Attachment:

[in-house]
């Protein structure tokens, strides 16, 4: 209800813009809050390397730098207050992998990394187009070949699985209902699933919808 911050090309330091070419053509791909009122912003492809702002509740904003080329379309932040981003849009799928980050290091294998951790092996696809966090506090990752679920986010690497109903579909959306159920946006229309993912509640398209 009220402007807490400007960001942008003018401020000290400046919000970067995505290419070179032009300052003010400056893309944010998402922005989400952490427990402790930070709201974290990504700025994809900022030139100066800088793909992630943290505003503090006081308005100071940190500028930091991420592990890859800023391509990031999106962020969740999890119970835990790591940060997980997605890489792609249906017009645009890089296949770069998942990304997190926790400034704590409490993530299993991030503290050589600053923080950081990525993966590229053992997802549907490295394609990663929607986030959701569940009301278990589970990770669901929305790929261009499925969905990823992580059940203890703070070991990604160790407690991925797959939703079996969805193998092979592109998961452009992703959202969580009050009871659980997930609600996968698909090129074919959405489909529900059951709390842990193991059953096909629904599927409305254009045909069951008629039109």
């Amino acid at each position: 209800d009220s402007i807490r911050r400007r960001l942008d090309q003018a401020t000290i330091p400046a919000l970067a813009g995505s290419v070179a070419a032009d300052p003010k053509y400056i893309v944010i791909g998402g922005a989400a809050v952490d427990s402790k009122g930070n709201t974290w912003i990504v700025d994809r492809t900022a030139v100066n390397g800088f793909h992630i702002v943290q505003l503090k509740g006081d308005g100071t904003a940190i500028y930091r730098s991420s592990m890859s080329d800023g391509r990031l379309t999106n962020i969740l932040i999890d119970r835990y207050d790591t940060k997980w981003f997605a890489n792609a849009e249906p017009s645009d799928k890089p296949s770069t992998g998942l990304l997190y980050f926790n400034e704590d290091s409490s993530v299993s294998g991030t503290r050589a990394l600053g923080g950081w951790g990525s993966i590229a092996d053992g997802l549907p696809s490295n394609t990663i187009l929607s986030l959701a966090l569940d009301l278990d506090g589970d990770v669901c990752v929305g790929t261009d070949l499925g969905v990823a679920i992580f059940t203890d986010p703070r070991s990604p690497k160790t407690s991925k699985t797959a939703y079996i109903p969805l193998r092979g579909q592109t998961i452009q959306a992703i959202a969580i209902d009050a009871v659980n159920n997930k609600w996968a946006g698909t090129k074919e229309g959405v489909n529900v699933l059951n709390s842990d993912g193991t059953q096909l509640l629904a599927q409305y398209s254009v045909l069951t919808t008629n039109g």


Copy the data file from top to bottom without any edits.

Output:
[in-house]
């Protein structure tokens, strides 16, 4: 209800813009809050390397730098207050992998990394187009070949699985209902699933919808 911050090309330091070419053509791909009122912003492809702002509740904003080329379309932040981003849009799928980050290091294998951790092996696809966090506090990752679920986010690497109903579909959306159920946006229309993912509640398209 009220402007807490400007960001942008003018401020000290400046919000970067995505290419070179032009300052003010400056893309944010998402922005989400952490427990402790930070709201974290990504700025994809900022030139100066800088793909992630943290505003503090006081308005100071940190500028930091991420592990890859800023391509990031999106962020969740999890119970835990790591940060997980997605890489792609249906017009645009890089296949770069998942990304997190926790400034704590409490993530299993991030503290050589600053923080950081990525993966590229053992997802549907490295394609990663929607986030959701569940009301278990589970990770669901929305790929261009499925969905990823992580059940203890703070070991990604160790407690991925797959939703079996969805193998092979592109998961452009992703959202969580009050009871659980997930609600996968698909090129074919959405489909529900059951709390842990193991059953096909629904599927409305254009045909069951008629039109």
């Amino acid at each position: 209800d009220s402007i807490r911050r400007r960001l942008d090309q003018a401020t000290i330091p400046a919000l970067a813009g995505s290419v070179a070419a032009d300052p003010k053509y400056i893309v944010i791909g998402g922005a989400a809050v952490d427990s402790k009122g930070n709201t974290w912003i990504v700025d994809r492809t900022a030139v100066n390397g800088f793909h992630i702002v943290q505003l503090k509740g006081d308005g100071t904003a940190i500028y930091r730098s991420s592990m890859s080329d800023g391509r990031l379309t999106n962020i969740l932040i999890d119970r835990y207050d790591t940060k997980w981003f997605a890489n792609a849009e249906p017009s645009d799928k890089p296949s770069t992998g998942l990304l997190y980050f926790n400034e704590d290091s409490s993530v299993s294998g991030t503290r050589a990394l600053g923080g950081w951790g990525s993966i590229a092996d053992g997802l549907p696809s490295n394609t990663i187009l929607s986030l959701a966090l569940d009301l278990d506090g589970d990770v669901c990752v929305g790929t261009d070949l499925g969905v990823a679920i992580f059940t203890d986010p703070r070991s990604p690497k160790t407690s991925k699985t797959a939703y079996i109903p969805l193998r092979g579909q592109t998961i452009q959306a992703i959202a969580i209902d009050a009871v659980n159920n997930k609600w996968a946006g698909t090129k074919e229309g959405v489909n529900v699933l059951n709390s842990d993912g193991t059953q096909l509640l629904a599927q409305y398209s254009v045909l069951t919808t008629n039109g």